We start with a look at the Naruto beya guys down at Jonokuchi. I have three of them today for you, all at 3-0 at the start of the day.
We have seen Marusho yesterday,. Here he is again on the left, facing Shimakaze from Oguruma beya on the right.
Blink and you have missed it. 4-0. Kachi koshi.
We have also met Motobayashi. Here on the left, facing Tomiyutaka from Tokitsukaze beya on the right:
Moving forward like a road roller, Motobayashi is also 4-0 and kachi-koshi.
The third one is Sakurai, attacking from the right this time, vs. Garyu from Futagoyama beya:
I’m guessing the huge brace on the man’s leg at such an early stage in his career is something he brought from home (he is 22 years old), but it’s clear he also brought some sumo skills with him. Again, 4-0 and a kachi-koshi.
In fact, these three and one non-Naruto make up the leading pack of Jonokuchi, with Mishima, their heya mate, having his fourth bout in a few hours, hoping to join them there. Mishima is, in fact, going to wrestle with a 2-1 opponent, as the division ran out of potential 3-0. These guys can’t be matched against each other until the yusho playoffs, so if they keep winning, there is a distinct possibility of a big, fat, four-way playoff between members of the same heya at Jonokuchi. I bet that will draw some press to a normally forgotten division in senshuraku. I’m guessing the torikumi guys will start matching them against Jonidan wrestlers at some point to try to cull that down a bit.
Continuing our watch of Crew-Cut-Roman, here is the trimmed Tatsunami man on the right, facing Kiyota from Dewanoumi beya on the left. Both 3-0:
This time Roman’s skills fell a little short – see what I did there? – and Kiyota is the one stepping away with a kachi-koshi. Kiyota is 15 years old, it’s merely his second ranked tournament. He was a meh 4-3 in the previous tournament, but he actually looks like an interesting wrestler.
Another one we have been following through Jonidan is Kitanowaka, Prince Charming from Hakkaku beya. Here on the left, he faces Tokisakae on the right:
Tokisakae gets the kachi koshi. Kitanowaka suffers his first loss, and will not take the Jonidan yusho. Tokisakae had him in a morozashi he really didn’t know how to solve.
My only contribution from Sandanme today is Tachiai’s favorite Texan, other than Bruce, of course. Wakaichiro on the left is going against Narumi from Onomatsu beya on the right. Both 2-1 before this match.
Alas, though Wakaichiro was in control of most of the match, Narumi turns the tables on him at the end, and the boy from Texas is now 2-2.
Shiraishi, the henka man from Tamanoi beya, seems to have suffered some sort of shoulder injury since his last match. He is here on the left, facing Hatooka from Kise beya on the left. If the name sounds familiar, it’s probably because he won the Jonokuchi yusho last Kyushu, followed immediately with the Jonidan yusho this Hatsu.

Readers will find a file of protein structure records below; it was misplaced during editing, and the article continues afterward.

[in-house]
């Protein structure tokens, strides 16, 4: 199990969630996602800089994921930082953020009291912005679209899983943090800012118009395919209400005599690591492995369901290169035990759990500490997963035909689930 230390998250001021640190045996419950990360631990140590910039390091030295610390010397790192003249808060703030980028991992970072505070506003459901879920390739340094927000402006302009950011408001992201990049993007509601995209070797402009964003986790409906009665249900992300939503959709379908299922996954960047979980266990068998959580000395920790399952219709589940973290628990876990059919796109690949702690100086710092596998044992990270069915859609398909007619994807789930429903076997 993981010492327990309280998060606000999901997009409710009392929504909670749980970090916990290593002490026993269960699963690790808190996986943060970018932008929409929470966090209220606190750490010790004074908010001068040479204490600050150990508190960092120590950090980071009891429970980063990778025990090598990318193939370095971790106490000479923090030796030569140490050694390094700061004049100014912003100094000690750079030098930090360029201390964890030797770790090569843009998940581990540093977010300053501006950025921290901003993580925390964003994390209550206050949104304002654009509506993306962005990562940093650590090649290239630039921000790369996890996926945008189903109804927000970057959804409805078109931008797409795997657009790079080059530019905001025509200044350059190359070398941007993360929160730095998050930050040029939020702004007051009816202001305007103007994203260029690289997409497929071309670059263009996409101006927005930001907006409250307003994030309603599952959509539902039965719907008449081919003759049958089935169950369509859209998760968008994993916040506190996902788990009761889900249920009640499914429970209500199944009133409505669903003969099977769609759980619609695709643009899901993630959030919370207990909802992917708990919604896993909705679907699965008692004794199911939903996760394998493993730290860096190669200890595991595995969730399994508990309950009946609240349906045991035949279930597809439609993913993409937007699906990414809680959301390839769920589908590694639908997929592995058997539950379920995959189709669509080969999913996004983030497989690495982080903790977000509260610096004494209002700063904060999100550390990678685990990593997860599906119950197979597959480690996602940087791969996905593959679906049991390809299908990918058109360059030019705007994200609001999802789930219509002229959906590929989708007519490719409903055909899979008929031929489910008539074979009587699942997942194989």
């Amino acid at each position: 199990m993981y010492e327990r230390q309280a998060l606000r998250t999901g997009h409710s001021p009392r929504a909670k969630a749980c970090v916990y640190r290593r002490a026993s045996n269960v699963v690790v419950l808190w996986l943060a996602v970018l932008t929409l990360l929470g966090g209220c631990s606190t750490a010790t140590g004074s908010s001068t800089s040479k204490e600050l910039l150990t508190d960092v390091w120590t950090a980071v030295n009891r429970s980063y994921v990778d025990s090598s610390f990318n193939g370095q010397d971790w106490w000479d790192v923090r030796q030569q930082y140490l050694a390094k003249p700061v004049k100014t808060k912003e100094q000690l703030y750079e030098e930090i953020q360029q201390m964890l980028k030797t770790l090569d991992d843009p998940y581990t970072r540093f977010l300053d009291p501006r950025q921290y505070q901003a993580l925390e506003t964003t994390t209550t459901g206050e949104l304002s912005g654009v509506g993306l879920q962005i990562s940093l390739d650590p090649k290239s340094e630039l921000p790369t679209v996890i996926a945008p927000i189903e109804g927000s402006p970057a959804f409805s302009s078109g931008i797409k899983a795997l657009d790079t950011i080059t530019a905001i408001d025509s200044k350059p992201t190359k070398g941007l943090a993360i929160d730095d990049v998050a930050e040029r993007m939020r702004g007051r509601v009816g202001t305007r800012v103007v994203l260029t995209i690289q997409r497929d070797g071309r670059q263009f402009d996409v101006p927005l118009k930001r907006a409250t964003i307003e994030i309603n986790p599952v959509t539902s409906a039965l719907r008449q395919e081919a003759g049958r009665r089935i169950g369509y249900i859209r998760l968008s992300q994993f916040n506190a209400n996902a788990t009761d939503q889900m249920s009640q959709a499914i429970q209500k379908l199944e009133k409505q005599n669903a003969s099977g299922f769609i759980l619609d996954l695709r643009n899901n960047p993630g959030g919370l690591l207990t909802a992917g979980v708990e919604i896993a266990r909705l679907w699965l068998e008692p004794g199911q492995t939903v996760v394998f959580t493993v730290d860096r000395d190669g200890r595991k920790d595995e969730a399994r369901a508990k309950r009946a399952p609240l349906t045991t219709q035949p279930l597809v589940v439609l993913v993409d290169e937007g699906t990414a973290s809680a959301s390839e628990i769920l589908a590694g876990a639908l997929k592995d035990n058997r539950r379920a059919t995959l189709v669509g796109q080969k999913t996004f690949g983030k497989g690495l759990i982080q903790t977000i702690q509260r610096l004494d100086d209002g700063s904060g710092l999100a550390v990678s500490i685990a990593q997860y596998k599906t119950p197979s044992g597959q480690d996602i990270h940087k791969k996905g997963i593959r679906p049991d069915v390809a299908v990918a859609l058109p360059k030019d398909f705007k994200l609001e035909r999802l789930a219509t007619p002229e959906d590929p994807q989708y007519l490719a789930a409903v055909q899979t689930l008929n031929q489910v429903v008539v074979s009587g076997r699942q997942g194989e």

Hatooka is kachi-koshi, and that injury seems to have been exacerbated in this bout. Ouch. Shiraishi will have to fight for his kachi-koshi through increasing pain.
Next up, Midorifuji, the Isegahama deputy pixie, who is tsukebito to the head pixie Terutsuyoshi. He attacks from the right, and Daishoryu from Oitekaze attacks from the left. This, too, is a 3-0 bout.
Midori does the push-me-pull-you dance, and gets his kachi-koshi. In fact, Terutsuyoshi has three tsukebito – Midorifuji, Hikarifuji and Isamufuji – and all of them won their bouts today, which is a rare event, as it turns out. He said that he felt pressure when he got up to his own match: “Imagine how it would feel if I were to be the only one in the car heading back home who had a loss today?”. He saved himself that humiliation with that, ahem, henka today, and there was much rejoicing in the “Team Terutsuyoshi” car.
Next up, we have two of our objects of attention facing each other today. On the left, we have Akua from Tatsunami beya. On the right, Kototebakari from Sadogatake.
Although Kototebakari opens aggressively, Akua twists around in a way that renders his attack ineffective, and then starts chasing him around. Akua is the one with the kachi-koshi and a leg in the yusho race, and Kototebakari is out.
I would be remiss if I didn’t bring you footage of this rare event: Ikioi winning his first match of the basho.
Yes, Ikioi is now 1-6, somehow scraping that win off of Kizakiumi, who may have been still celebrating his win against Hoshoryu of yesterday.
Finally, my new Juryo favorite, who keeps evoking memories of Harumafuji – Kiribayama, Michinoku beya’s Mongolian sekitori. Here on the right, he faces our friend Akiseyama:
This is a nice match, but Kiribayama is in fact 4-3. His hoshitori (win/loss standing, depicted as white and black stars respectively) looks like this:
There is a term for this kind of win-lose-win-lose hoshitori: “Nukenuke”.